Some are crowded, climb up slopes and are on the cliffs. Their eyesight is very poor outside the water, but the smell of the sea at the base of the cliff is unmistakable. So try to get there by the shortest route possible.
The vision of a three-ton walrus falling to its death is not easily forgotten. You don't have to be a naturalist to know something went catastrophically wrong.
Not to eat fish as the oceans are getting acidic
The entire ocean could be sufficiently acidic to cause catastrophic decline due to the formation of carbonic acid from carbon dioxide.
This would make it more difficult for coral reefs – the most diverse of all marine ecosystems – to repair their calcium carbonate skeletons, and they could be torn apart. Some predict that 90 percent of coral reefs would be destroyed.
The coral reefs are already dying. In 1998, a film crew on The Blue Planet series found reefs that were losing their normal, delicate colors and turning white.
While it looked beautiful, it was tragic indeed: the all-white branches, feathers, and fronds were the skeletons of dead creatures that made up the reef's complex community, transforming this biologically diverse environment from wonderland to wasteland.
It took scientists a while to discover that bleaching often occurred where the ocean was warming quickly. The pale corals were the canaries in a coal mine and warned us of an impending catastrophe.
Plankton and fish populations could also suffer. The harvest of oysters and mussels would fail.
The 2050s could be the beginning of the end for the remaining commercial fishing and fish farming. This is on top of the already catastrophic drop in fish numbers over the past few decades caused by overfishing. A ready-made source of protein that has fed us throughout our history would gradually disappear from our diet.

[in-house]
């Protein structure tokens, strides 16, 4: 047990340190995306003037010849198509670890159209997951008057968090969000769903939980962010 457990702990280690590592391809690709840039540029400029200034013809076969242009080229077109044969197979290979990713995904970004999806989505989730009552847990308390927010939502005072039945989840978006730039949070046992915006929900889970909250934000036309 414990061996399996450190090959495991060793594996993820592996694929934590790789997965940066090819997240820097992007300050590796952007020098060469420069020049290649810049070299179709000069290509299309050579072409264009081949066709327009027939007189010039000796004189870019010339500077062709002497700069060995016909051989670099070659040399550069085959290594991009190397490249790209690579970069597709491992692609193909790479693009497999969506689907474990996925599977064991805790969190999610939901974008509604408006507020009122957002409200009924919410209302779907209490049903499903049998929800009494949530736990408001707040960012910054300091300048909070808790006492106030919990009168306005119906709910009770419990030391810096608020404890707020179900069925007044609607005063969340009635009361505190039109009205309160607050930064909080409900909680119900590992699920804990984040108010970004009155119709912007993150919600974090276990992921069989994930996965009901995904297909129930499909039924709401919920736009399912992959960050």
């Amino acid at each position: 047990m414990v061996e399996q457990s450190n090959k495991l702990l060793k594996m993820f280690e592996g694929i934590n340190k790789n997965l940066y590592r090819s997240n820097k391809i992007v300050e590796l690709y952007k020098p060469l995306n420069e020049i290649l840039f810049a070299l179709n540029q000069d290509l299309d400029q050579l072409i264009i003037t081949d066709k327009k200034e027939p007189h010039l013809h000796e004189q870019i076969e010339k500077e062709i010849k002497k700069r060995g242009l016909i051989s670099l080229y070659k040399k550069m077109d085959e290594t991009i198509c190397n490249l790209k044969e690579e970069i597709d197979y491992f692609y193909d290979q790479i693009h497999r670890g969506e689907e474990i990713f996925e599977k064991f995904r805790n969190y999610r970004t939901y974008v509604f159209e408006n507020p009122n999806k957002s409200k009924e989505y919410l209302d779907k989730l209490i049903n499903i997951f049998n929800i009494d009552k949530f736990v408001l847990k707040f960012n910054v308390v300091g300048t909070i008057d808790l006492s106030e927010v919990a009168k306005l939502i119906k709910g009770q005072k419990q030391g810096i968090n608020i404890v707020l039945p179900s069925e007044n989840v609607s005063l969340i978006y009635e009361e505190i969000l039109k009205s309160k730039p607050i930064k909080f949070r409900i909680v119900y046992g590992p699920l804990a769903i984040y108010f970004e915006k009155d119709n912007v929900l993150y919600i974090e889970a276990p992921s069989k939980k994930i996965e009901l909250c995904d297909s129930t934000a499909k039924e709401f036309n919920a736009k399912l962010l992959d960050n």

Huge crop failures as another pandemic
Global food production could be in crisis. Where intensive agriculture has been adding too much fertilizer for a century, the soils would be depleted and lifeless. Key harvests would fail.
Meanwhile, global warming can lead to higher temperatures, monsoon changes, storms and droughts that doom agriculture.
If the current rate of pesticide use, habitat removal and the spread of disease in pollinators like bees persist, insect species loss would affect three-quarters of our food crops. Nut, fruit, vegetable and oilseed crops could fail if they cannot rely on the careful work of insects to pollinate them.
We overload the land with nitrates and phosphates, graze it, burn it, overload it with unsuitable crops and spray it with pesticides to kill the bottom invertebrates that bring it to life. Many soils are losing their topsoil and turning from rich ecosystems full of fungi, worms, special bacteria and a multitude of other microscopic organisms into hard, sterile and empty soil.